“When your values are clear to you, making decisions become easier.” –Roy E. Disney
Life can be challenging and we all have to make choices. Some choices may be more challenging than others and can put you in really tough situations. Still, you have to make a choice for your decision.
From this interesting article; How to Tackle Your Toughest Decisions, by Joseph L. Badaracco, who is is the John Shad Professor of Business Ethics at Harvard School gives us insights in how to handle tough decisions in organisations as well as in life in general.
Badaracco; “Good judgement relies on two things: One is the best possible understanding and analysis of the situation. The other involves the values, ideals, vulnerabilities, and experiences of whoever will be making the decision.”
When you have chosen your decision and committed to it and act on it, you have to take the consequences of your choice say Badaracco. Author; “After considering outcomes, duties, practicalities and values, you must decide what matters most and what matters less. This has always been the challenge of taking on any serious responsibilities at work and in life.”
In daily life you are faced with challenging situations and adversity. The question is how you take it and analyse the difficulties you are faced with. Managers has to take difficult decisions almost everyday in organizations.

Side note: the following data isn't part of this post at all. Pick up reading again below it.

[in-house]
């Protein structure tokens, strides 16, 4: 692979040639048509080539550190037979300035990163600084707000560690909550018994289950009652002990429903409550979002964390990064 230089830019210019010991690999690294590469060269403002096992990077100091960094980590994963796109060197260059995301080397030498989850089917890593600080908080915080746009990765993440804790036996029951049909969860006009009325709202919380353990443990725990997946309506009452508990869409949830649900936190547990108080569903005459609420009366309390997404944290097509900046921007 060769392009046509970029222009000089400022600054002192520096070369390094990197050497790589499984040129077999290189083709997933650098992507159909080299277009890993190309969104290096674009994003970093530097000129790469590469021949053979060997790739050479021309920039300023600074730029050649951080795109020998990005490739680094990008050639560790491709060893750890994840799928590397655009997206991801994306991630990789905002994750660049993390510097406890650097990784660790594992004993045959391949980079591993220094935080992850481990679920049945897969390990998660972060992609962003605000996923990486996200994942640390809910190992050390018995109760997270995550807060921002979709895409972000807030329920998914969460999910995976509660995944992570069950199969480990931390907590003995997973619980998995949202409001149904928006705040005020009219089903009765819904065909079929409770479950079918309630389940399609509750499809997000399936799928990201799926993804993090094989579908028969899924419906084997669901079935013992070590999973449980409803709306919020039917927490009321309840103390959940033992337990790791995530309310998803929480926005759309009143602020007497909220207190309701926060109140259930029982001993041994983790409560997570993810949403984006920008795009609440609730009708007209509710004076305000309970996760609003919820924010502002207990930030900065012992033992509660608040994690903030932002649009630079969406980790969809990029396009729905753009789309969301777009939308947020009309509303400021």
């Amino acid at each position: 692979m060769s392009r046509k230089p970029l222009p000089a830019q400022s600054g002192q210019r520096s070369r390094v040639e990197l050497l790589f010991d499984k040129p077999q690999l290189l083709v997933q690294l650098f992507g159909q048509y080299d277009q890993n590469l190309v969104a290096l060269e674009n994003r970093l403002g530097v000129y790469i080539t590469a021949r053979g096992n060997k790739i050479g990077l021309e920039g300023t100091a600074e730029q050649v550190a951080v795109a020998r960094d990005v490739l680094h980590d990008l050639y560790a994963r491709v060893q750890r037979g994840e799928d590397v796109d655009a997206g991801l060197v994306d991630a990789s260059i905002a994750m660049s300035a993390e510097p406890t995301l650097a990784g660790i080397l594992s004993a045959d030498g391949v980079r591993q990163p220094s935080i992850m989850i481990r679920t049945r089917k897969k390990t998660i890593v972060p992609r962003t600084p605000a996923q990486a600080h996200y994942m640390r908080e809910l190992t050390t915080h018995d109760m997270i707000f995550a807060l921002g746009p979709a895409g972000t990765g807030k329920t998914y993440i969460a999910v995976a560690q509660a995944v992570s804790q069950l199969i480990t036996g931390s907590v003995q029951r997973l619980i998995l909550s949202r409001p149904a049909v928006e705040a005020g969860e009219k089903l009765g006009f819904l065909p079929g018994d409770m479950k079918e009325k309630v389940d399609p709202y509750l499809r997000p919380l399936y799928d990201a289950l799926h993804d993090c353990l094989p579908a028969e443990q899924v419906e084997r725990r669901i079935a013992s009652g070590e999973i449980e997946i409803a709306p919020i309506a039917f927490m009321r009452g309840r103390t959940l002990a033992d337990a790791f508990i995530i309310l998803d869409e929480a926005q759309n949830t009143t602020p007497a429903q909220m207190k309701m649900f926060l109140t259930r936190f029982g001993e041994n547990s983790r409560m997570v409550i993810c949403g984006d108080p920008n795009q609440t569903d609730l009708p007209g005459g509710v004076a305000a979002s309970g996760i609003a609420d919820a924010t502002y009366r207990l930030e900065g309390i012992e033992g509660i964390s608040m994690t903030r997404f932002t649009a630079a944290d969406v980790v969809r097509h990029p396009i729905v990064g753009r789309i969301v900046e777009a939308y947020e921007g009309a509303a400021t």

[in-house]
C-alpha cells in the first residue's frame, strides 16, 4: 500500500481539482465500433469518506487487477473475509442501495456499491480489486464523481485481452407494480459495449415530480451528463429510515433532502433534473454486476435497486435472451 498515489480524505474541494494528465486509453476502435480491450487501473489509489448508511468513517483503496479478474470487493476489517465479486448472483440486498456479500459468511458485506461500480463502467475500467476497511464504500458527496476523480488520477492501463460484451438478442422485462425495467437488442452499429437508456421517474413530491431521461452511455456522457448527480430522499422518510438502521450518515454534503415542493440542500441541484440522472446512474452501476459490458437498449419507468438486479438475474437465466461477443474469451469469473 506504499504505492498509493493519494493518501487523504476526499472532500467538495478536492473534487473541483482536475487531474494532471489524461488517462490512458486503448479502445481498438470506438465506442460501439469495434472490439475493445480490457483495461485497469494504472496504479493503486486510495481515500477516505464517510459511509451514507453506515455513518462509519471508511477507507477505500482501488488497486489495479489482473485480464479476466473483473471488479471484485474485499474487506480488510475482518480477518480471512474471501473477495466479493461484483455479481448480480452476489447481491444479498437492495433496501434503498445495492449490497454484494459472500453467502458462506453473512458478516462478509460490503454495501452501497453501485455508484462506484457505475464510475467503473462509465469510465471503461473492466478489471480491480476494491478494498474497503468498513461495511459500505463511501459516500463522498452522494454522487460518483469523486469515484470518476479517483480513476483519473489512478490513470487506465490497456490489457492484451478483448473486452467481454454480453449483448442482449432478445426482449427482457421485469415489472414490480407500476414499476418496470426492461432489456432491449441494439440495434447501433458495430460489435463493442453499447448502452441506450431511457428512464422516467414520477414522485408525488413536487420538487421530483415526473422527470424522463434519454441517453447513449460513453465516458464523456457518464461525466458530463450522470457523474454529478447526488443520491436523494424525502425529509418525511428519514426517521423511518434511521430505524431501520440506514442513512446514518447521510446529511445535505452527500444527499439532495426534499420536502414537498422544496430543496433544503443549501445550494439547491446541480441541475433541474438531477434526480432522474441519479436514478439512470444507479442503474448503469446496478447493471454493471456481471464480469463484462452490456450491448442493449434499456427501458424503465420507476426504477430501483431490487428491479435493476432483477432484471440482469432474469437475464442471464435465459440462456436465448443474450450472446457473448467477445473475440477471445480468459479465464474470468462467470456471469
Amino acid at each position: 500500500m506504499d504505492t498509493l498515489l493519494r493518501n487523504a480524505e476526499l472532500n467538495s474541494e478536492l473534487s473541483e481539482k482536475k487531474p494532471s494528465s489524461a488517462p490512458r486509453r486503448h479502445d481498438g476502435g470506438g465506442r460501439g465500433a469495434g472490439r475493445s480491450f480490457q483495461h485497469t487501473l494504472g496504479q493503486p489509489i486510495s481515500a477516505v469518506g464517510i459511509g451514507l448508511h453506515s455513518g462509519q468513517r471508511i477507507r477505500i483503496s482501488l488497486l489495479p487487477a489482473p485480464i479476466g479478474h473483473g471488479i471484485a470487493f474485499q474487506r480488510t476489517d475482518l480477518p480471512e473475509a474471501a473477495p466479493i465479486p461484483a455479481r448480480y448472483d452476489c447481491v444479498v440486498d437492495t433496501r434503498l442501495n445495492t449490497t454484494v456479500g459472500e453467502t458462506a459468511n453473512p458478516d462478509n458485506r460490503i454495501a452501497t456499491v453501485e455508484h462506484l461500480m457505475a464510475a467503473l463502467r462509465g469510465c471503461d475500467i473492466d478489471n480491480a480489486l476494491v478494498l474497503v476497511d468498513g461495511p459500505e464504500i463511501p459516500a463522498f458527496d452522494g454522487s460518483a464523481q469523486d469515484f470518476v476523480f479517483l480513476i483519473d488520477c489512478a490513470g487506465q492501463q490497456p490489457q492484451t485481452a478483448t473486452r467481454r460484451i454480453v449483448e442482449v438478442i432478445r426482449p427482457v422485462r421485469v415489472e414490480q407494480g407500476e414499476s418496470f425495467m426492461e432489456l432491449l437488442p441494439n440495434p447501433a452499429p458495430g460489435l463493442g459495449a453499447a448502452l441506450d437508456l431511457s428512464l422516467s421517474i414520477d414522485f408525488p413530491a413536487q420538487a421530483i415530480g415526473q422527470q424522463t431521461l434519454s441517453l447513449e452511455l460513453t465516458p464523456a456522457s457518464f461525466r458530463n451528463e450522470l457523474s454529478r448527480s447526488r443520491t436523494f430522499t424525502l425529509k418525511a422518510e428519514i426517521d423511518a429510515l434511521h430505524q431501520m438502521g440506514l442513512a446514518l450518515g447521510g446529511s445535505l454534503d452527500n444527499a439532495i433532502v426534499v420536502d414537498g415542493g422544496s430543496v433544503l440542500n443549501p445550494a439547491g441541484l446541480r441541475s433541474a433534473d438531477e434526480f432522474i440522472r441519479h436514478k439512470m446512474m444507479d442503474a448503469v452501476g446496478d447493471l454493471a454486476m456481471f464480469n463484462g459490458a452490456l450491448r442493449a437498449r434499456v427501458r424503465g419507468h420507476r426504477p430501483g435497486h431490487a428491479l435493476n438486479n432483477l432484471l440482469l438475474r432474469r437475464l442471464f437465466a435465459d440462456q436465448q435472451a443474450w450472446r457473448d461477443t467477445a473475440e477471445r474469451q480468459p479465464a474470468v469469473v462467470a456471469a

From another article; How to Bounce Back from Adversity, Joshua D. Margolis and Paul Stoltz, is talking about how to handle our instinctive reactions to crisis. Authors; “We believe that managers can build high levels of resilience in themselves and their teams by taking charge of how they think about adversity. Resilient managers move quickly from analysis, to a plan of action (and reaction). After the onset of adversity, they shift from cause-oriented thinking to response-oriented thinking, and their focus is strictly forward.”
Through their work with leaders from different companies and industries, the authors have identified four lenses through which managers can view adverse events on how to make this shift effectively. These four lenses are: Control, impact, breadht and duration.
Here a short description of the four lenses; Control. Here a crisis occurs. “Do you look for what you can improve now rather than trying to identify all the factors – even those beyond your control – that caused it in the first place? Impact. Instead of focusing on the origins of the problem in yourself and others, you focus on your positive effects your actions might have? Breadth. “Do you assume that the underlying cause of the crisis is specific and can be contained, or do you worry that it might cast a long shadow over all aspects of your life ?” Duration. “How long do you believe that the crisis and it’s repercussions will last ?
The two first lenses; control and impact is characterising an individuals personal reaction to adversity.
Breadth and duration captures his or her impressions of adversity’s magnitude.
Authors; “Managers should consider all four to fully understand their instinctive responses to personal and professional challenges, or failures”.
When adversity strikes us, both in organizations and in the private zone of life, we can easily get in to negative emotions. The authors say that people commonly fall into one of two emotional traps. And one of them is deflation. Here is what the authors say; “Someone who has marched steadily through a string of success can easily come to feel like a hero, able to fix any problem single-handedly. A traumatic event can snap that person back to reality. Even for the less heroic among us, adversity can touch off intense bursts of negative emotion-as if a dark cloud had settled behind our eyes, as one manager described it”.